You can go online and see the presentation list - there weren’t any no-shows today.  I did very much like Cees van Westen’s organized and thorough presentation on disaster management in Nepal, and Dusan Sakulski of the UN University in Germany was a dynamic and interesting speaker on the National Disaster Hazard and Vulnerability “Atlas” in South Africa - he made the point that a lot of first world countries would learn a lot from South Africa, and he backed it up with examples of excellent data collection and management processes there.  I stayed all day and noted the focus on technology, not really “information.” Several people agreed with me that the topics were not exactly holistic or comprehensive.


After the last session ended I got to walk through a 300-400 year old city with flowers and trees showing early spring stirrings and quite mild temperatures, to a festive gathering in the wonderful town hall (with its 10’ by 10’ map of Old Delft on the wall).  Even a Chamber of Commerce speech by the Lord Mayor of Delft!. The conference will reconvene in Indonesia next year!

by Adena Schutzberg on 03/22 at 03:16 PM | Comments | Bookmark and Share

Microsoft announced their Fleet Edition of MapPoint 2004 today for applications involving vehicle tracking and management. At issue was a problem with the end-user licensing agreement (EULA) which deterred some MapPoint developers from delivering dynamic data updates. Technical Editor, Hal Reid provided more details about this in his article in January. There are no changes in functionality to the product; this is simply a tweaking to the licensing agreement with a subsequent price increase to $750 to cover data licensing. According to the press release issued today, "Customers are required to purchase a Fleet license for each desktop and/or laptop that is used for tracking." This might get expensive if lots of vehicles are involved.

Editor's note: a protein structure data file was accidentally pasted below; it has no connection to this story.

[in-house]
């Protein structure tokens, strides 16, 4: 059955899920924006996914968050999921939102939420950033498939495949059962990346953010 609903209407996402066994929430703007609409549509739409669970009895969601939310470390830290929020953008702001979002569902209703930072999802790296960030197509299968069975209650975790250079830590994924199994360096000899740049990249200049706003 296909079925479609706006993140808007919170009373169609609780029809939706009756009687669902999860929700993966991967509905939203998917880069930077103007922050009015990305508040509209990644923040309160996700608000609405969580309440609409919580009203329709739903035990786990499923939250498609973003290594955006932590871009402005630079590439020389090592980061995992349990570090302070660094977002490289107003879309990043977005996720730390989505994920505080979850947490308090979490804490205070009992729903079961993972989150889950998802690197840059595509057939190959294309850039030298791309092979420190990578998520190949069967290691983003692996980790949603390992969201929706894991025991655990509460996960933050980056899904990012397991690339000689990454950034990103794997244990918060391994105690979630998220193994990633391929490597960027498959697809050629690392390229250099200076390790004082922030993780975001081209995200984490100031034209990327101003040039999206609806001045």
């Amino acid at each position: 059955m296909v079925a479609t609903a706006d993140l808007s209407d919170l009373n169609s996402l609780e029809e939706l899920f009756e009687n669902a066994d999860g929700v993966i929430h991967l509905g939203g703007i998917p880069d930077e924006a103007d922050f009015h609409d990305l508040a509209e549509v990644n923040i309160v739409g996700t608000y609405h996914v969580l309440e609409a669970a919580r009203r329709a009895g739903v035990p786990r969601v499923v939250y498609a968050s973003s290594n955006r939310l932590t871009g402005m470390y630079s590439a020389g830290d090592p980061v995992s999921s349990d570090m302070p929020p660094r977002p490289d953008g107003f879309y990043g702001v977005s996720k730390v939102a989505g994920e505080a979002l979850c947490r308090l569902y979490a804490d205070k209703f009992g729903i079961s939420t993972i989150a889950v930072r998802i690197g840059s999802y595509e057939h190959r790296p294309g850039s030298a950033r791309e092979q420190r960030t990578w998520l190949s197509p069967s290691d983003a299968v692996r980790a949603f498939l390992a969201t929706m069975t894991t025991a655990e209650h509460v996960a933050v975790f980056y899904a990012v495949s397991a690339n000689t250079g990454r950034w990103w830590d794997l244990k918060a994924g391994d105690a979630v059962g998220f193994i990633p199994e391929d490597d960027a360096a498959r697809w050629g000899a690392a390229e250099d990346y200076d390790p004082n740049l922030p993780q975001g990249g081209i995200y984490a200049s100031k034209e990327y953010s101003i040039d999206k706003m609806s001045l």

by Joe Francica on 03/22 at 08:13 AM | Comments | Bookmark and Share

Pictometry is taking credit for helping evacuate an apartment building where shooting suspect Brian Nichols was holed up after allegedly shoot several people the day before. The incident commander received a sketch of the building from the supervisor but it was out of date. When the SWAT team van arrived, complete with its Pictometry system, officials used the obliques to get a sense of the situation. As IТve noted before, this is how Pictometry advertises, through small, local stories.

by Adena Schutzberg on 03/22 at 07:03 AM | Comments | Bookmark and Share

Just in case you thought all MapInfo did was make maps, consider that one of its employees recently told Gillette, Wyoming to clean up its act. The consultant was tasked with encouraging economic development in the area. While she advised cleaning up store fronts and windows, she also noted the demographics that make Gillette appealing including low median age and relatively high income.

by Adena Schutzberg on 03/22 at 07:00 AM | Comments | Bookmark and Share